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FREE TOWN, Sierra Leone, January 28, 2016 (LifeSiteNews) – Hundreds of pro-life Muslim and Christian leaders marched on Sierra Leone's Parliament and met with M.P.s to urge rejection of a law legalizing abortion, encountering violence from opponents.

“Muslims and Christians have been getting together for some time,” the Reverend Sam Luamba of Kingdom Dominion Ministries told LifeSiteNews. “About 450 people of crowded into one room with the parliamentarians. Some had to sit on the floor.” They read a position paper to the M.P.s, who had unanimously passed the Safe Abortion Act legalizing abortion back in December, only to see it sent back for reconsideration by President Ernest Bai Koroma.

The meeting was disrupted by abortion advocates, who got into a shoving match with security personnel.

The Christian clergy and Muslim leaders are members of the Inter Religious Council, whose earlier meeting with Koroma led to his veto. The group met again last week to plan today's event, under the auspices of the Catholic Church.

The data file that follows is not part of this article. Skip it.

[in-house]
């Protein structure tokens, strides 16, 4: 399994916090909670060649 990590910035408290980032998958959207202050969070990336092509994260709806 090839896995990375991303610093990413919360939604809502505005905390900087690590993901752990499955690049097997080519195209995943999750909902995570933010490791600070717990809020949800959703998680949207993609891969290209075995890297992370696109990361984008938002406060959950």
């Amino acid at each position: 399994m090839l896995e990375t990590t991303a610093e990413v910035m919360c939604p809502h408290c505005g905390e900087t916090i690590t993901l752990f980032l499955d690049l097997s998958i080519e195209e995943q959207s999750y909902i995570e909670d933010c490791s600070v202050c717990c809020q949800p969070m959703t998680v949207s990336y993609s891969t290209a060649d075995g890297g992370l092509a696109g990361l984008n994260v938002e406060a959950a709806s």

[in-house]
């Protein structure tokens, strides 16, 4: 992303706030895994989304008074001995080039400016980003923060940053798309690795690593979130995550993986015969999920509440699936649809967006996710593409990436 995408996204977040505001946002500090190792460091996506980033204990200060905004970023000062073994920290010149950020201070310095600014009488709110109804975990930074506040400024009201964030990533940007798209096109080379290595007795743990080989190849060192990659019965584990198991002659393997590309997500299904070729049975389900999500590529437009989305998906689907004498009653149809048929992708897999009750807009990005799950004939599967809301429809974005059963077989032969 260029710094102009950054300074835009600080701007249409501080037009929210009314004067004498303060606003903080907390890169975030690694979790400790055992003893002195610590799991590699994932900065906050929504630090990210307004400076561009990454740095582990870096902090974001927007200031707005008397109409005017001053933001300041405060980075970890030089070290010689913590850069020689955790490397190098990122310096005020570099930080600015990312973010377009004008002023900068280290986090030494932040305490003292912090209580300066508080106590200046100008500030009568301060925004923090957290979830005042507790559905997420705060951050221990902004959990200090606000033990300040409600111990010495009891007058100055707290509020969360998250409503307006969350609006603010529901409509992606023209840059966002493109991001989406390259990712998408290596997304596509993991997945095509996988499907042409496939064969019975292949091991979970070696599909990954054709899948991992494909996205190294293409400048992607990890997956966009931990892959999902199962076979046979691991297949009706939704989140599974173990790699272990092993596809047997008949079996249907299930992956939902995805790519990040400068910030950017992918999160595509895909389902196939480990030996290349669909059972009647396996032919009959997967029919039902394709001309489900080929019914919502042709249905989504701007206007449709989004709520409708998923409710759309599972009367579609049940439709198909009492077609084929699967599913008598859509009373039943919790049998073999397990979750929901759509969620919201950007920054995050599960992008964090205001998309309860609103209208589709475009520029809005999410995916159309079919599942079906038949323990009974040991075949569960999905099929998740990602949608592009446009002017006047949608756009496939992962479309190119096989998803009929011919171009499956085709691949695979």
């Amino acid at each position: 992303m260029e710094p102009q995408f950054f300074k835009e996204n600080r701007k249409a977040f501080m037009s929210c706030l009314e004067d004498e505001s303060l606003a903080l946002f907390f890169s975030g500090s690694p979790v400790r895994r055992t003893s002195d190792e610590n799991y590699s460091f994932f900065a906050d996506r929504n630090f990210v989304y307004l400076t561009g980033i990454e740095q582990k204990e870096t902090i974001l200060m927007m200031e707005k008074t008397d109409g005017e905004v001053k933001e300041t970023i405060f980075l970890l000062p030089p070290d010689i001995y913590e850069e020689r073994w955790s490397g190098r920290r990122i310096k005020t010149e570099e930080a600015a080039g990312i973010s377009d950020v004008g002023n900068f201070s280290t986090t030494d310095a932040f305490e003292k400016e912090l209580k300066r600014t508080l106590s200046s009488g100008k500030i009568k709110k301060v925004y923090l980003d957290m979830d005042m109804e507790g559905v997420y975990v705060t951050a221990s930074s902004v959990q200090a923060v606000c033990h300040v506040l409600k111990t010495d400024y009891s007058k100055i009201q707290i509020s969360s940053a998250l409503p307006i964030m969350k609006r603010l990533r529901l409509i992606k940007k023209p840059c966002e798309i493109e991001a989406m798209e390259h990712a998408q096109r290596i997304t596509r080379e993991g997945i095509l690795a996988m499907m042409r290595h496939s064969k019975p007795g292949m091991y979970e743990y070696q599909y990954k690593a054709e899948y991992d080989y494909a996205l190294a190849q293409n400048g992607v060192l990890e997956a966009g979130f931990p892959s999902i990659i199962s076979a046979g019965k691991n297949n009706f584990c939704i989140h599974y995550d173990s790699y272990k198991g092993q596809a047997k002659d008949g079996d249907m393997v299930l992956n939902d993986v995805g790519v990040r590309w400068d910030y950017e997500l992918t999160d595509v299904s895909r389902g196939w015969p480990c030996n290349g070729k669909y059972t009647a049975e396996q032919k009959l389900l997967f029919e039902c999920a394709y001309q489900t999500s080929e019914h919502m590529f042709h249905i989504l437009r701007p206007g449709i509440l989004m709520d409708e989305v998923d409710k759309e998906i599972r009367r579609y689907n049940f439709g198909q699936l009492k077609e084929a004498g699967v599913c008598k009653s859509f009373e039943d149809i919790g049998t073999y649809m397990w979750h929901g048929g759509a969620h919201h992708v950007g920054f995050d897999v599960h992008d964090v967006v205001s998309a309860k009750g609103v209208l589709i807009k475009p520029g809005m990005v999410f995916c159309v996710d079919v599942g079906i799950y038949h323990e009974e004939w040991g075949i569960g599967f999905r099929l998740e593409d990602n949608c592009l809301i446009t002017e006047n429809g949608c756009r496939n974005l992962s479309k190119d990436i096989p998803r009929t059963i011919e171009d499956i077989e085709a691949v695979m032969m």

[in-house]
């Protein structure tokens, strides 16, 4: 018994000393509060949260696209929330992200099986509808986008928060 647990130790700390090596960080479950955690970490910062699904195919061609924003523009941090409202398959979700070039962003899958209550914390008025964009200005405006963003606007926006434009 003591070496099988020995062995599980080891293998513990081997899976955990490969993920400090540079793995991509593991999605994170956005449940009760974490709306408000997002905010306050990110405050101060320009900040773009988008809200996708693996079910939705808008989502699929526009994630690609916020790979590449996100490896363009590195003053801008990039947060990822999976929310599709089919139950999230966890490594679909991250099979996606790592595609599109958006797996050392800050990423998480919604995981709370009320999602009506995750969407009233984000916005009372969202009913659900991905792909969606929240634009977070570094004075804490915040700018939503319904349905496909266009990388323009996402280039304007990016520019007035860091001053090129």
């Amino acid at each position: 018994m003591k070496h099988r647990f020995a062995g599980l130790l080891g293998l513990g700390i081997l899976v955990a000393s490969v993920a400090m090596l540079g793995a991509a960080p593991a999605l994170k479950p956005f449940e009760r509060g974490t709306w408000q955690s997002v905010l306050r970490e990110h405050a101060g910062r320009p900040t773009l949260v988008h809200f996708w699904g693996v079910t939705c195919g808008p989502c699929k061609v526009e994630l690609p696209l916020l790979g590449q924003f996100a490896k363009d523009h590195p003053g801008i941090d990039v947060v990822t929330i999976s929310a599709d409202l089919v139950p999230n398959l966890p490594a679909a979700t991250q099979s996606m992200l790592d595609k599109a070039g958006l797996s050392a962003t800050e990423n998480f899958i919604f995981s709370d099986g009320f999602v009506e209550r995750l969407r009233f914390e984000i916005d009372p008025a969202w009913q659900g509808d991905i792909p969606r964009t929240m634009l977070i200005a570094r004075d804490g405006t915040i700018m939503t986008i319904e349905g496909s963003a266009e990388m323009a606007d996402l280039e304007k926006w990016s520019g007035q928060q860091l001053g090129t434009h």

The bill would permit abortions during the first 12 weeks of pregnancy and after that allow for them only in cases of rape, incest, and a risk to the health of the mother. Girls under 18 would need a parent's or guardian's consent.

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The bill was supported by the International Pregnancy Advisory Services, a U.S.-based non-profit that developed a hand-powered vacuum aspiration device to do abortions in the Global South. IPAS argues that Sierra Leone has the world's highest maternal mortality rate and claims that a third of that is caused by illegal, unsafe abortions. The organization has attempted to link the latter to violence against women.

“The evidence is clear. Legal restrictions on abortion only make abortion unsafe, which leads to higher maternal mortality,” says Val Tucker, IPAS's former Sierra Leone operations manager.

But IPAS's claim is disputed. “It's unfortunate that IPAS distorts the numbers and uses this to promote abortion,” Stephen Phelan of  Human Life International said.

Research of Chile's Melisa Institute, led by Elard Koch, has shown from studies in Mexico and Chile that stricter abortion laws correlate positively with lower maternal mortality and less violence against women.